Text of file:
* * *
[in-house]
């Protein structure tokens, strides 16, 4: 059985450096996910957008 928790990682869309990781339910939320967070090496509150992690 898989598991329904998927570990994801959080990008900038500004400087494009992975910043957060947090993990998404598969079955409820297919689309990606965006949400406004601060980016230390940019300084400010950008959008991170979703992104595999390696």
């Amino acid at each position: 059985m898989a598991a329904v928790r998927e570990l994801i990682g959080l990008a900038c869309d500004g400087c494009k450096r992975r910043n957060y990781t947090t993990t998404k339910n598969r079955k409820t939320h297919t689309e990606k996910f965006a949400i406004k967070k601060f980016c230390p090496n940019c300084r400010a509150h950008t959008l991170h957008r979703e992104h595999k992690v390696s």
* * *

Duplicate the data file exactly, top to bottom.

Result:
[in-house]
């Protein structure tokens, strides 16, 4: 059985450096996910957008 928790990682869309990781339910939320967070090496509150992690 898989598991329904998927570990994801959080990008900038500004400087494009992975910043957060947090993990998404598969079955409820297919689309990606965006949400406004601060980016230390940019300084400010950008959008991170979703992104595999390696």
């Amino acid at each position: 059985m898989a598991a329904v928790r998927e570990l994801i990682g959080l990008a900038c869309d500004g400087c494009k450096r992975r910043n957060y990781t947090t993990t998404k339910n598969r079955k409820t939320h297919t689309e990606k996910f965006a949400i406004k967070k601060f980016c230390p090496n940019c300084r400010a509150h950008t959008l991170h957008r979703e992104h595999k992690v390696s």